Like colleagues who contributed to the Dean’s Newsletter before me, I will play the role of foreign correspondent reporting back on what is happening in my corner of the world. I am in Paris, France, where the opposition party, the Socialist Left, scored a sweeping victory in the regional elections in late March. I am here on sabbatical leave writing a book on the French notion of patrimoine, i.e. heritage, and because my research often takes me out of the library and into the streets, my first news clip is about the grand mobilization that took place just after the March elections, that is, the national strike that shut down the metro, rail, and other public sector institutions, such as hospitals, schools, parks and gardens, mines, custom check points, and automobile plants. The unions in France are strong, so strong that management even has its own union.
Today’s militants have an advantage over the revolutionaries of 1789, because their demonstrations are orchestrated by Google, whose maps provide meeting places and itineraries for each region. From Rousseau country in the Alps to the French Riviera, strikers are aligned into a hierarchy (the most powerful groups march last) and lodged under banners representing their political stripe, from the Trotsky-Left movement to the more mainstream Marxists, greens, feminists, ecologists, and socialists, all of whom marched this time in unison—a rarity. The operative words here are poverty, precariousness, and exclusion, all problems that shape the political discourse in France. The mobilization is directed in particular against the “reactionary” politics of upping the retirement age to 60 years for full benefits. This does not sound too bad for an American. For a New Orleanian, there was a sense of déjà vu in the march that brought workers down the boulevard towards the Bastille, now a monument, where the French Revolution was born. Stepping to the sounds of rap, reggae, jazz, and percussion, they exuded the festivity of Mardi Gras, also chanting slogans like “We are all Greeks” in solidarity with that nation’s current debt crisis.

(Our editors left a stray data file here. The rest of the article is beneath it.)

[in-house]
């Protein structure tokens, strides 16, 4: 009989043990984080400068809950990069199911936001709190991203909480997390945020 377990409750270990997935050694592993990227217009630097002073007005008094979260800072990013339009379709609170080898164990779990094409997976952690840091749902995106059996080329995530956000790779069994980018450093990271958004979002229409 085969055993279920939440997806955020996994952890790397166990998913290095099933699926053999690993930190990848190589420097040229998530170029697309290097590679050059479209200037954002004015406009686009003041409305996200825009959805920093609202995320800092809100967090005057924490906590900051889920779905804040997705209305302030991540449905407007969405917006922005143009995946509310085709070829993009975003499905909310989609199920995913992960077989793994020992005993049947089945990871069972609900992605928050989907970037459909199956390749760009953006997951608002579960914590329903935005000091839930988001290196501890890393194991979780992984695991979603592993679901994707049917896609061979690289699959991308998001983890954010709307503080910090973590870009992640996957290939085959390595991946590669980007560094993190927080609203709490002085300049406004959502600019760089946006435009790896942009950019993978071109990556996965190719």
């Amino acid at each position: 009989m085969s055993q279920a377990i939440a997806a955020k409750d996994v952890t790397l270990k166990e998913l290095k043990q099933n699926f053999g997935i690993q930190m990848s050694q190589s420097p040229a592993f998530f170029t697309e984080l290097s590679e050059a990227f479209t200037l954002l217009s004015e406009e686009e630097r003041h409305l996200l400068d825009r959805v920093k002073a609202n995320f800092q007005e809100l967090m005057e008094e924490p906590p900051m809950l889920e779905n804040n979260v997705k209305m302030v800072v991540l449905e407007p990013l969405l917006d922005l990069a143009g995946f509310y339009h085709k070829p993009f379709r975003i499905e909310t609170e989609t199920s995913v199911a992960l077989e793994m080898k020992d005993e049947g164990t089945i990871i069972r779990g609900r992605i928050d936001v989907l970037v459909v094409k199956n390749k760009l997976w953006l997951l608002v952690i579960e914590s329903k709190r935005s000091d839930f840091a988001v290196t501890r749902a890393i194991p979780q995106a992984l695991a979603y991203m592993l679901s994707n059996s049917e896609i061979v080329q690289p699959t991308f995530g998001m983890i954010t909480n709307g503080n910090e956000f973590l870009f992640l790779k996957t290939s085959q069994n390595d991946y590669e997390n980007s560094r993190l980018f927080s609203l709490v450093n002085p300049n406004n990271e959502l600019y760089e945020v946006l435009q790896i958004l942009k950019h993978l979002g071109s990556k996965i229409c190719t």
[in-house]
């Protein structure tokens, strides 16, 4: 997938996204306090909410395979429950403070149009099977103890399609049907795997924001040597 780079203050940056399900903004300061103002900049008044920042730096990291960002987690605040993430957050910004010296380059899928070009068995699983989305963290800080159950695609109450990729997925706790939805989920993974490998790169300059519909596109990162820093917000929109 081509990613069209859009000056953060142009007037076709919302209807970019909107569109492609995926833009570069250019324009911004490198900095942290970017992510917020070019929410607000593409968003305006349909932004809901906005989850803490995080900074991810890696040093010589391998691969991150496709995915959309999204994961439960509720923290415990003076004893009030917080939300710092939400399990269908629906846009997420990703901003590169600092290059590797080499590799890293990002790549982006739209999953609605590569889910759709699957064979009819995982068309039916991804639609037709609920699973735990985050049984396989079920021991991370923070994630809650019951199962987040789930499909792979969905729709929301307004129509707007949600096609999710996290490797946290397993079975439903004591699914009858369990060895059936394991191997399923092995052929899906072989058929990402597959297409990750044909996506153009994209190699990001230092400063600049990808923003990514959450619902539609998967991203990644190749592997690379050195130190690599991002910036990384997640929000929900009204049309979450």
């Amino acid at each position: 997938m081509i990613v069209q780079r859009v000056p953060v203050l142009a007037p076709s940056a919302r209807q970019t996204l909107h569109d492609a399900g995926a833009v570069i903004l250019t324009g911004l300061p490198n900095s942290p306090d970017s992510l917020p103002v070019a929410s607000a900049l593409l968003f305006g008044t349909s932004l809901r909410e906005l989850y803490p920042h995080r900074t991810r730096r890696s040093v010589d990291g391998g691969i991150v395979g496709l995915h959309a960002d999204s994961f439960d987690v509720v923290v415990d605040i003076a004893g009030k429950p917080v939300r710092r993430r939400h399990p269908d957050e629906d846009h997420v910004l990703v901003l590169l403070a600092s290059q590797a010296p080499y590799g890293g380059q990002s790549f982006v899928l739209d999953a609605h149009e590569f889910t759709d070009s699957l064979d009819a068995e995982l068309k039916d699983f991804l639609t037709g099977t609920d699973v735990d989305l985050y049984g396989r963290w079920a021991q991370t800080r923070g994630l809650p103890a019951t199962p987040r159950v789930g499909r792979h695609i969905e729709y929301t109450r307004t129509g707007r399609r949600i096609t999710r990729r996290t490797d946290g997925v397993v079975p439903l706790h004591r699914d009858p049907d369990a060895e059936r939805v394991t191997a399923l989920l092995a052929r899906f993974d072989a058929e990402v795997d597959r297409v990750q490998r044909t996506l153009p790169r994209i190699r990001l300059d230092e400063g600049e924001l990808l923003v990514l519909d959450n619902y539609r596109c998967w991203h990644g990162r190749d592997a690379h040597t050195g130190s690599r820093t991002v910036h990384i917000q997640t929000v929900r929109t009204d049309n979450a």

Now it is April, and Parisians wait expectedly for the song “April in Paris” to become a reality. The title is a misnomer, because April usually brings chill and heavy winds from the north Atlantic. However, the nation’s capitol had a friend in George Gershwin, whose symphonic piece “An American in Paris” portrays the city awaking from slumber to become a vibrant capitol in its celebration of springtime. Beginning with street sounds of honking horns and traffic jams, the piece moves from a melancholic bassoon to the piccolos of birdsong, to the mellow tones of lovers walking in the city parks, to the buzz of errand boys and flower girls, all sounds evoking Parisian life in the 1920s. The piano then sounds the witching hour, and lullabies suggest dreams that seem to arrive on stardust. Swing, jazz, blues, and sights and colors, all are mixed together into a composition that still gives rhythm to our days. My day?? Well, yes, in fact, as a place where poetry and prose may still come together to make meaning in our lives.